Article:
Six coaching tips for your organization

One HR educator says employers used to overlook the importance of executive coaching but times have certainly changed

Six coaching tips for your organization
Workplace coaching and training are seen as necessary, but this hasn’t always been the case. Charles Qabazard, a certified mediator, personal and executive coach, and a Sales and Marketing instructor at Ashton College, has witnessed a decisive change over the last decade.

“When I just got into the field in the early 2000s, I often had to explain to my clients what I did and how it worked”, he shared. “It used to be that every time I’d say coaching, I’d get a response: ‘What? We don’t have a sports team!’ But times have changed: more professionals and organizations know about coaching and are seeking access to it.”

So what are the benefits of workplace coaching, and as a Human Resources professional, what is the best way to introduce it into your organization?

Benefits of Coaching in the Workplace

Coaching can facilitate productivity, goal-setting and leadership among high-potential performers in the organization. It can be individual (working with a leader one-on-one) or group-based (such as corporate training or an intensive training course for the leaders of the organization).

Coaching can be used to help individuals overcome problems at work (be it behavioral, performance or stress). Remember, you don’t have to wait for problems to occur before implementing coaching initiatives. In fact, training should start from the first day the employee enters the workplace as part of orientation. This could be the time to show them what the organization stands for and go through some of the key activities that the employee is expected to perform, or key information they need to have access to.

Training and coaching can drive personal or organizational performance, allowing the improvement of group performance and helping to create a positive and motivated work culture.

6 Coaching Techniques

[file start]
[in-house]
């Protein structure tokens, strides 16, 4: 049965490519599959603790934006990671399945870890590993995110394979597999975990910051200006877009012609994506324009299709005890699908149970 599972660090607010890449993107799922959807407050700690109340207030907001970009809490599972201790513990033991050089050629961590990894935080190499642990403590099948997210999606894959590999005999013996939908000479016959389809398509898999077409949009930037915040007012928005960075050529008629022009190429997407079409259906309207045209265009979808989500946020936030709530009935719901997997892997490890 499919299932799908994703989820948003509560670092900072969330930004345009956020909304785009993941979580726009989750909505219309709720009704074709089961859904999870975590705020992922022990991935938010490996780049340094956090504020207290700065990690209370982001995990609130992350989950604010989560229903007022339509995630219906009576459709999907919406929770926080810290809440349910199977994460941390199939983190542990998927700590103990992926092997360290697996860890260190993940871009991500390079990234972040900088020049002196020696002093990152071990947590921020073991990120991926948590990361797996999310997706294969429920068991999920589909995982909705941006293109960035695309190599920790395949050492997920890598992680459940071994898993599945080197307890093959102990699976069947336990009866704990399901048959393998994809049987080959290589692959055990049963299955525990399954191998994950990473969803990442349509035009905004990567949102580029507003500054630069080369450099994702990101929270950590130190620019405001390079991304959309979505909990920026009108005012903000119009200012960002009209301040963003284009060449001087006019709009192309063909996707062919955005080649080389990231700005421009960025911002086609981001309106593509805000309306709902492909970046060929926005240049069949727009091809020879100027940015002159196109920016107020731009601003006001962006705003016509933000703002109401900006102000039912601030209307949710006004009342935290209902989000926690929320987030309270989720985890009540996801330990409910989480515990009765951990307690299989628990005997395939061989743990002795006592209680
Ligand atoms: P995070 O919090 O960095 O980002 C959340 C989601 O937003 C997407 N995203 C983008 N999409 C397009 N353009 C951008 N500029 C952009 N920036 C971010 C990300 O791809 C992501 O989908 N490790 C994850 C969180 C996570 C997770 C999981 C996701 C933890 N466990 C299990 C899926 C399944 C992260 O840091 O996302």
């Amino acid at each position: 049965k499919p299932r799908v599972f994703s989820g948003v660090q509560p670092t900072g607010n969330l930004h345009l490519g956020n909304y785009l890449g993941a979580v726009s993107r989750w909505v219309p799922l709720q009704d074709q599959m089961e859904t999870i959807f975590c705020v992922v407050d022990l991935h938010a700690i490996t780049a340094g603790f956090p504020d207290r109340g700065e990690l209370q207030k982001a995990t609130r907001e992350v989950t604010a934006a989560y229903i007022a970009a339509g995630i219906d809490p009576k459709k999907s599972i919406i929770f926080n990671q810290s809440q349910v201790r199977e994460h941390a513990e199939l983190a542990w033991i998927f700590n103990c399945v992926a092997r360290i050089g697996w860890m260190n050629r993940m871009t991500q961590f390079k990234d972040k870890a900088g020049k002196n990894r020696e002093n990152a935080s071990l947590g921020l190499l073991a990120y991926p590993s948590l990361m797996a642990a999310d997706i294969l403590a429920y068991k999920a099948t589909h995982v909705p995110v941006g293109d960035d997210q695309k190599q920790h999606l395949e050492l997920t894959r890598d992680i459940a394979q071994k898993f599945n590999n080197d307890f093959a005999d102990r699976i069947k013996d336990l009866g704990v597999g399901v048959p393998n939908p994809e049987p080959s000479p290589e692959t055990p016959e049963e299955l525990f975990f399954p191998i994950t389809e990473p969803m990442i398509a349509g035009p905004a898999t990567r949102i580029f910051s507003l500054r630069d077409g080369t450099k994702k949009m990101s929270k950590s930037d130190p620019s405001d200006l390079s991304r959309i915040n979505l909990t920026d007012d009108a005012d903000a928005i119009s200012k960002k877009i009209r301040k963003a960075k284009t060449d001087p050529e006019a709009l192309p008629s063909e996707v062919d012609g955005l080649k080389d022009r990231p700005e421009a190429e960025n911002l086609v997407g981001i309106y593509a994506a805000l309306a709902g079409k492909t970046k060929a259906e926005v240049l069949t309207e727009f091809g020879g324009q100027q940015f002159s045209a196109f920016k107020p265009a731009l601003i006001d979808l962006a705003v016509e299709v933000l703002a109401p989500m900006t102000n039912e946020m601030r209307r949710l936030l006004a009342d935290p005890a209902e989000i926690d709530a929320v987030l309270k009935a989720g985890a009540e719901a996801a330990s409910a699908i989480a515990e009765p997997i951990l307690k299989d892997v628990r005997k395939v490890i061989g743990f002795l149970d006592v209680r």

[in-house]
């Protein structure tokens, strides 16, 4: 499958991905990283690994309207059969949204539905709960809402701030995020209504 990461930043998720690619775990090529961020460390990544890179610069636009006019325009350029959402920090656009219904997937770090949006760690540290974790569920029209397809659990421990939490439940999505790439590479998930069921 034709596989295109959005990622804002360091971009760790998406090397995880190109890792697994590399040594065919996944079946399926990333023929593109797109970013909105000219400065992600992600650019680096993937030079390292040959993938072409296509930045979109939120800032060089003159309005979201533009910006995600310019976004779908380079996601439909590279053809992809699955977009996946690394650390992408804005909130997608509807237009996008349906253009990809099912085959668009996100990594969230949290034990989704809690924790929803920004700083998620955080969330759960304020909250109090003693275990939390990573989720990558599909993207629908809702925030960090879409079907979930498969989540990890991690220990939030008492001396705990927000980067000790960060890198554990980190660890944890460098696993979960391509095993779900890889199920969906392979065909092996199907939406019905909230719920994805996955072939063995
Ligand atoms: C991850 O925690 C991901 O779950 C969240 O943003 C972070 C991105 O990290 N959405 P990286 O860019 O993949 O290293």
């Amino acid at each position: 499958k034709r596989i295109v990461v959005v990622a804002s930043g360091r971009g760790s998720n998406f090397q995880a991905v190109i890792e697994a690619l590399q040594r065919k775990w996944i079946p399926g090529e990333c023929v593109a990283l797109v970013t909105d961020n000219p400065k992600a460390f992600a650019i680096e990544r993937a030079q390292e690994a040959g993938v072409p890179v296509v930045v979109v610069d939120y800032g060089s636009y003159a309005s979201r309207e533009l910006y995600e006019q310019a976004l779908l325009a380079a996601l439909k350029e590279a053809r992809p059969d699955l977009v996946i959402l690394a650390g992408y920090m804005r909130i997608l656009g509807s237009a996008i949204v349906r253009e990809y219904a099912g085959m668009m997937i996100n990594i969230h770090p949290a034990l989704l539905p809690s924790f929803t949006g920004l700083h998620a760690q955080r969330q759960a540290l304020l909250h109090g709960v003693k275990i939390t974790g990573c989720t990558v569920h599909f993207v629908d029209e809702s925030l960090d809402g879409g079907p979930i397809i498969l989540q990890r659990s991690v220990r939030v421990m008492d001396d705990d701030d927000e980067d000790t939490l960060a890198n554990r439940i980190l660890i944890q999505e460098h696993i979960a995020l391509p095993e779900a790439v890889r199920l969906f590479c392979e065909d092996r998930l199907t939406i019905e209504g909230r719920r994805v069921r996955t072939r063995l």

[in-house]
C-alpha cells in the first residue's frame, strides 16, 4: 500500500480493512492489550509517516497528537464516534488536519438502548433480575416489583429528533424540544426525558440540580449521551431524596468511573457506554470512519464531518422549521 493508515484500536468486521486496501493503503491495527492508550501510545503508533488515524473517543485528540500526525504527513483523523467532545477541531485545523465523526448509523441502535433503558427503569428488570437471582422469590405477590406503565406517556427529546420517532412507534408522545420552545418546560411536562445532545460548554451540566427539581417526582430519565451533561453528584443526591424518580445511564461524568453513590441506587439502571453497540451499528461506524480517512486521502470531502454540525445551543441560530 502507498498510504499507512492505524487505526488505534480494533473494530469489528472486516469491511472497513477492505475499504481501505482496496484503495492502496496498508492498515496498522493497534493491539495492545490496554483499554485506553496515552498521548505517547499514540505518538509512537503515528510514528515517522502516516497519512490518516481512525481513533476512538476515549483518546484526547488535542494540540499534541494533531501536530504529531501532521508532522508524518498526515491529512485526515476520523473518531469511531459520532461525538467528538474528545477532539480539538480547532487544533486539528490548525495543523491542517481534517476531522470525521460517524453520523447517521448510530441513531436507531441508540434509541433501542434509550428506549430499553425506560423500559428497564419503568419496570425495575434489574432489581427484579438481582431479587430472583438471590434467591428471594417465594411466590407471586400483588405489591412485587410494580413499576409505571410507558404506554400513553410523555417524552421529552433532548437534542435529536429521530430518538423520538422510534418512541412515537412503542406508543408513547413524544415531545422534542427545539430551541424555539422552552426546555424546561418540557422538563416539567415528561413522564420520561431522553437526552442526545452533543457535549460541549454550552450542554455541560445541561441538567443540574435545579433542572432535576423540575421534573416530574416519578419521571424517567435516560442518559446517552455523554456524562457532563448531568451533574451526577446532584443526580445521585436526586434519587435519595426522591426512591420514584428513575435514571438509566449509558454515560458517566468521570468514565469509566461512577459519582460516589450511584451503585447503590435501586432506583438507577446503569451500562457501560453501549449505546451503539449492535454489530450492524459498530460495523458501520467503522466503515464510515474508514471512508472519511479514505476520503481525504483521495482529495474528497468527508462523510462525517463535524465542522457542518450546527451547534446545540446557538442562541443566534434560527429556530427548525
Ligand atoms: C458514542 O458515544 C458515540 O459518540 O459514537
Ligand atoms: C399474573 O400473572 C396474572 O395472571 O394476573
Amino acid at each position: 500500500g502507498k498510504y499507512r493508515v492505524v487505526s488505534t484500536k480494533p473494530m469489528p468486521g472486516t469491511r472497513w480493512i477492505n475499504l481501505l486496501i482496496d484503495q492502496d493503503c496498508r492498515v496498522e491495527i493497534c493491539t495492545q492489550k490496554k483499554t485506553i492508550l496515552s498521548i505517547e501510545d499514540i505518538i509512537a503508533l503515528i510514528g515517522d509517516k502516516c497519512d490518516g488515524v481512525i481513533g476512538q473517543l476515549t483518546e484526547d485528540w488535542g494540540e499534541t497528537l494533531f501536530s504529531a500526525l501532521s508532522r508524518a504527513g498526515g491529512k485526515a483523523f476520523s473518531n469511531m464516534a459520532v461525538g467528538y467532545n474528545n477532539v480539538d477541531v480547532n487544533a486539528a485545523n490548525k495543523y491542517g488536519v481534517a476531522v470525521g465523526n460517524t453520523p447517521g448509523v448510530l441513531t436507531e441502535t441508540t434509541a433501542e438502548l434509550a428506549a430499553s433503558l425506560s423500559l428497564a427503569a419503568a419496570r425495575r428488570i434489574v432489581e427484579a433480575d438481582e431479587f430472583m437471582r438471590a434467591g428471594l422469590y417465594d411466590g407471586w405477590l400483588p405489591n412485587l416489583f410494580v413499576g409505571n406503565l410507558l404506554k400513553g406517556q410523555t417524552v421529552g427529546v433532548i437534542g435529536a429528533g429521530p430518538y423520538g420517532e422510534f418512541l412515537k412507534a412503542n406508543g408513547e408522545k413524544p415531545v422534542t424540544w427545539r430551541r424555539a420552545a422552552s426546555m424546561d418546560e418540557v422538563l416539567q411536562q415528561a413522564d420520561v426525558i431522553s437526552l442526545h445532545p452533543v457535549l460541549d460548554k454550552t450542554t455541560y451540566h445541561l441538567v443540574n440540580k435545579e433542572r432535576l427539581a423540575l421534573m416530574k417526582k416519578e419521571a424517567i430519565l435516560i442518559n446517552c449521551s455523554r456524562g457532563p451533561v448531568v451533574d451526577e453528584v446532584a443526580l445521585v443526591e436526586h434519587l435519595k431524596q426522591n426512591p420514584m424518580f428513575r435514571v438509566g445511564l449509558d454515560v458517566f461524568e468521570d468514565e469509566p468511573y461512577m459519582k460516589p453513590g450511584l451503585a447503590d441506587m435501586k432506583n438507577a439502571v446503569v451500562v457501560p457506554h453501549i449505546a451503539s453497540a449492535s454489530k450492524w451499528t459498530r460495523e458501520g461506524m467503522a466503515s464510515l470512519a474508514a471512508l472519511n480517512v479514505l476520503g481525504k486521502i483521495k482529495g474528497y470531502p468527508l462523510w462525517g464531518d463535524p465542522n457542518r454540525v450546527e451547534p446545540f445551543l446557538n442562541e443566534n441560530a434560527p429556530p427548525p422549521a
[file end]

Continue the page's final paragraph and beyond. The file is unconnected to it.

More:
Qabazard identified 6 key techniques to use in your organization’s training and mentorship programs.
  1. Listening: The key to successful coaching and mentoring is the ability to listen to the person. What problem or question do they have? What did they need help with and how could you help them succeed? If you listen with a desire to help, the person will be more likely to trust you and open up.
  2. Asking questions: Use questions as a means to open discussion of potential solutions, rather than simply telling people what to do. Qabazard explains, “I’m a solutionist: I try to find solutions for people. I don’t just dictate what is best for them though. Instead, I try to help them find their own answers by truly listening to what they say and asking them questions they haven’t thought of.”
  3. Focusing on solution: People who are going through stress or problems at work are often focused on such questions as “why me” or “why is this happening”. Instead, try guiding them towards what needs to be done to resolve the problem. If they don’t have enough time, how could they delegate tasks or re-prioritize to gain the results they want? What could they do differently in the future? Seeking solutions can help them build resilience and focus more on what they can control, versus what has already happened and cannot be changed.
  4. Identifying goals: Coaching helps an individual clarify and solidify their goals: what are they trying to achieve for the organization and for themselves, and what tasks and activities will get them where they want to be. When people have their goals in mind, they are more likely to stay focused and motivated.
  5. Being aware of culture: In a globalized world where workplace diversity is the norm, it is important to be aware of different dynamics within an organization. As an HR professional, it is important to remember the differences diversity bring, and remind employees as well! After all, what seems like a lack of motivation could be a different way of expressing enthusiasm, and what looks like a conflict could be a cultural misunderstanding.
  6. Following up: Always follow up after the training session to see if the desired results were achieved. This way, if the individual still has questions or concerns, you will be able to identify and address them right away.
One Last Note

Training can have incredible benefits for both individuals and groups in an organization if it is implemented well. This is why it is important to continuously improve and refine coaching activities. After an orientation, one-on-one, or a group check-up – ask yourself what went well, what could be improved, what should be changed. A well-established support system for your organization and its employees will facilitate a pleasant work environment, and increase workers’ motivation and productivity.

Recent articles & video

What's the top priority for HR leaders in 2024?

University of Florida fires DEI officials amid new state ban

Nearly 6,000 Black employees at Tesla allowed to collectively sue for discrimination, harassment

Diverse backgrounds popular with CEO appointments: report

Most Read Articles

Globally, 3 in 4 women experience ageism in careers: survey

Employers encouraged to 'revisit' communication strategies on benefits amid strong employee demand

Sony, Omron announce global layoffs